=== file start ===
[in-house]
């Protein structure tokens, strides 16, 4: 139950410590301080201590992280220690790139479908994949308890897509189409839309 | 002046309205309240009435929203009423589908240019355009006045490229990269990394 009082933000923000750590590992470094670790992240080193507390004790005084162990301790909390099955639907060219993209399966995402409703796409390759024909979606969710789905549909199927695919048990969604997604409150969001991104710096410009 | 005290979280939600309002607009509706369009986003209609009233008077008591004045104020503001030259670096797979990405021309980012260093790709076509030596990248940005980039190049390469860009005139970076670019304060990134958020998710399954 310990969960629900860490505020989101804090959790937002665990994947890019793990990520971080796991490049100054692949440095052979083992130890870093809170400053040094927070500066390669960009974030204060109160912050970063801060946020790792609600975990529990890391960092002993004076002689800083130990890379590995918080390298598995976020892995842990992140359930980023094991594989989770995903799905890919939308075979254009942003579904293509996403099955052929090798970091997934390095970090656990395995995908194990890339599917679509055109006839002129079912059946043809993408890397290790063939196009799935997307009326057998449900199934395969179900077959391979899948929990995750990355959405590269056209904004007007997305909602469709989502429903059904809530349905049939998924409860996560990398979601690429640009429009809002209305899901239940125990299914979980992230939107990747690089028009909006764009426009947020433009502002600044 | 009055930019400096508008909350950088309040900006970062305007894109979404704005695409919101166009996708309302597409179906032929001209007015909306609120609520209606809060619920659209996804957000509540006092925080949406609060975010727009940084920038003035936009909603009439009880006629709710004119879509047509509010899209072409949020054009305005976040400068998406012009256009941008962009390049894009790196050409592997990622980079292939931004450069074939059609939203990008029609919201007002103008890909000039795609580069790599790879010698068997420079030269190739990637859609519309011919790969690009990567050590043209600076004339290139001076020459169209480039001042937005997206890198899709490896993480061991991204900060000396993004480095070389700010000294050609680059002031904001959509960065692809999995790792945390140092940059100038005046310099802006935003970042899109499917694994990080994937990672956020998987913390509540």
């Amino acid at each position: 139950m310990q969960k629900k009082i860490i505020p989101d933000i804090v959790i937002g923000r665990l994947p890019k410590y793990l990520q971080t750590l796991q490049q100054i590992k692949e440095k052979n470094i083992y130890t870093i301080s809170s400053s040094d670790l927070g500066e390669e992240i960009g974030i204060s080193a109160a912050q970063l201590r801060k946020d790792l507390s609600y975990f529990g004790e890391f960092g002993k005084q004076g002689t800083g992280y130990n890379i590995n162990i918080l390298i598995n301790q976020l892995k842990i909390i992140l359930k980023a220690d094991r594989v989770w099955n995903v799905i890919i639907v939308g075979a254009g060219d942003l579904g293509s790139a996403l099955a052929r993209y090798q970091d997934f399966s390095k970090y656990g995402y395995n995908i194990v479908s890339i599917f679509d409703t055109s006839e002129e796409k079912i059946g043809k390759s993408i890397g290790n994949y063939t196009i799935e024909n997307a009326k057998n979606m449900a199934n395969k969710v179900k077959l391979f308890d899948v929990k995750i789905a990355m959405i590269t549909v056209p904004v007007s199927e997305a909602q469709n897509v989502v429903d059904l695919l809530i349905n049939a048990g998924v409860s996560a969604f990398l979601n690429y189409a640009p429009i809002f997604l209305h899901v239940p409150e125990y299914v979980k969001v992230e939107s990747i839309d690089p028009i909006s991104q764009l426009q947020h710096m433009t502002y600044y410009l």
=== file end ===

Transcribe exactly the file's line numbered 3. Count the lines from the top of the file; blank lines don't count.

């Amino acid at each position: 139950m310990q969960k629900k009082i860490i505020p989101d933000i804090v959790i937002g923000r665990l994947p890019k410590y793990l990520q971080t750590l796991q490049q100054i590992k692949e440095k052979n470094i083992y130890t870093i301080s809170s400053s040094d670790l927070g500066e390669e992240i960009g974030i204060s080193a109160a912050q970063l201590r801060k946020d790792l507390s609600y975990f529990g004790e890391f960092g002993k005084q004076g002689t800083g992280y130990n890379i590995n162990i918080l390298i598995n301790q976020l892995k842990i909390i992140l359930k980023a220690d094991r594989v989770w099955n995903v799905i890919i639907v939308g075979a254009g060219d942003l579904g293509s790139a996403l099955a052929r993209y090798q970091d997934f399966s390095k970090y656990g995402y395995n995908i194990v479908s890339i599917f679509d409703t055109s006839e002129e796409k079912i059946g043809k390759s993408i890397g290790n994949y063939t196009i799935e024909n997307a009326k057998n979606m449900a199934n395969k969710v179900k077959l391979f308890d899948v929990k995750i789905a990355m959405i590269t549909v056209p904004v007007s199927e997305a909602q469709n897509v989502v429903d059904l695919l809530i349905n049939a048990g998924v409860s996560a969604f990398l979601n690429y189409a640009p429009i809002f997604l209305h899901v239940p409150e125990y299914v979980k969001v992230e939107s990747i839309d690089p028009i909006s991104q764009l426009q947020h710096m433009t502002y600044y410009l």